In John Piper’s book, Bloodlines, he made an insightful observation. I will extract a section of the book where he states this, about “White frat boys, who would later become our corporate captains and managers” that Black Women are seen as,
“sexually indisrciminate, stupid, greedy, and lazy…”
The unfortunate fact of the matter is that this is the truth. I have experienced this first-hand in insulting and underhanded ways. Not to take it out of context, he was specifically referring to rap music and how it taints the supposed ‘Black Culture’. Of course, there are some errors, especially pertaining to Rap, as there are many forms of rap, not otherwise exclusive to gang-banging, the dehumanization of Black Women, or drugs, violence and what have you. However, Rap has become synonymous with this. I digress.
The fact of the matter is, this is how Black Women are perceived. So much so that, in fact, your mode of dressing, which is not otherwise inappropriate, is deemed inappropriate for the simple reason that the Black Woman looks attractive in it.
There is an underlying disrespect for Black Women in general. An implicit narrative that follows us wherever we go. God help you that, as a Black Woman, you are attractive, not possessing any European descent, and you overall dress well.
A best way to illustrate this bias I believe is from the movie, Schindler’s List. Based on a true story, about a German business-man named Schindler, who attempted to smuggle out Jews and sustain them during the Nazi regime, had encountered a violent and psychopathic Nazi-German soldier (Amon Geoth played by Ralph Fiennes), who made one of the Jewish Women his housemaid (Helen Hirsch played by Embeth Davidtz). In the movie, it is obvious that he was attracted to her. But, given the rules that no relationship was to be formed with the Jews, would project his attraction unto her, and blame her for ‘seducing’ him. It would then lead to her being beaten and severely brutalized by this man, who was clearly tormented by the discord between the Nazi-regime and its dogma, and his attraction towards the enslaved Jewish Housemaid. (By the way, an absolute necessity to watch, if no one has seen it).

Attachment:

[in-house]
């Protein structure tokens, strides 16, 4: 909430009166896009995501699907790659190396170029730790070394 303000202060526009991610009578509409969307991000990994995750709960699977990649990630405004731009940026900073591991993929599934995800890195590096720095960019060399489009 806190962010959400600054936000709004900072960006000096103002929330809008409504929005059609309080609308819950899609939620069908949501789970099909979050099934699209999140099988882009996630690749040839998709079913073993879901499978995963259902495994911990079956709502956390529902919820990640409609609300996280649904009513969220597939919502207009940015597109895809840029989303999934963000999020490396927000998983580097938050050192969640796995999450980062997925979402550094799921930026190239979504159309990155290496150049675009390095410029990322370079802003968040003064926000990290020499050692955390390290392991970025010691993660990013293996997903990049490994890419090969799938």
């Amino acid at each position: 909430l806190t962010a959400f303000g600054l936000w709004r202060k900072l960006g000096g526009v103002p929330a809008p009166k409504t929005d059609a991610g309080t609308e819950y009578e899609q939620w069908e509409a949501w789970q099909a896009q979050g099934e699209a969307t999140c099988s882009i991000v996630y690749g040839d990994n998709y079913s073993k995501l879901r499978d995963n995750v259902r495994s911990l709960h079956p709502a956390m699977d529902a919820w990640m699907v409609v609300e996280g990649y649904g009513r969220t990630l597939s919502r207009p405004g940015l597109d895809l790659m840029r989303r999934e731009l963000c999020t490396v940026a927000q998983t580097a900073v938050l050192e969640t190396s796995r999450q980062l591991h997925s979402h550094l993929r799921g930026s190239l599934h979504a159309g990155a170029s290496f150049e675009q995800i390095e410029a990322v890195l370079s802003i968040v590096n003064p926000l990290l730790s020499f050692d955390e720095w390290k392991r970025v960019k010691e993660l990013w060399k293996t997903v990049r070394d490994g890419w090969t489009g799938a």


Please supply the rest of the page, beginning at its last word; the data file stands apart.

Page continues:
This is the type of impression I have observed when I see where a Black Woman, does not fit into some pigeon-holed dogma instilled by racist origins and propagated and maintained by the media and perceived societal norms.
This is not to say, that Black Women are less or anything along those lines for that matter. Rather, it is exposing the underlying rhetoric that has been embedded into the psyche of the mostly Western hemisphere. This is not necessarily targeting ‘White Men’ in particular (although it is their ancestors who pioneered this). It is rather the revealing of deep-seated paradigms that influence the narratives and perceptions that is spread about Black Women — any of African descent, especially with no conspicuous revelation of European ancestry, as well as those who do not possess any.
I say this as a result of observed dichotomies with how mixed-race women (that is, possessing, in particular, some degree of African ancestry, but a clear revelation that the individual is not only of African ancestry) are oriented in society, versus Black Women in which it is glaringly obvious that they are of African ancestry.
This fundamentally occurs due to the power dynamics of society. People of African ancestry generally have the shorter end of the stick in society. Therefore, any attempt to challenge pervasive notions is usually downplayed, dismissed and ultimately silenced. The oppressor can act oppressed without facing any real repercussions for their oppressive behaviours.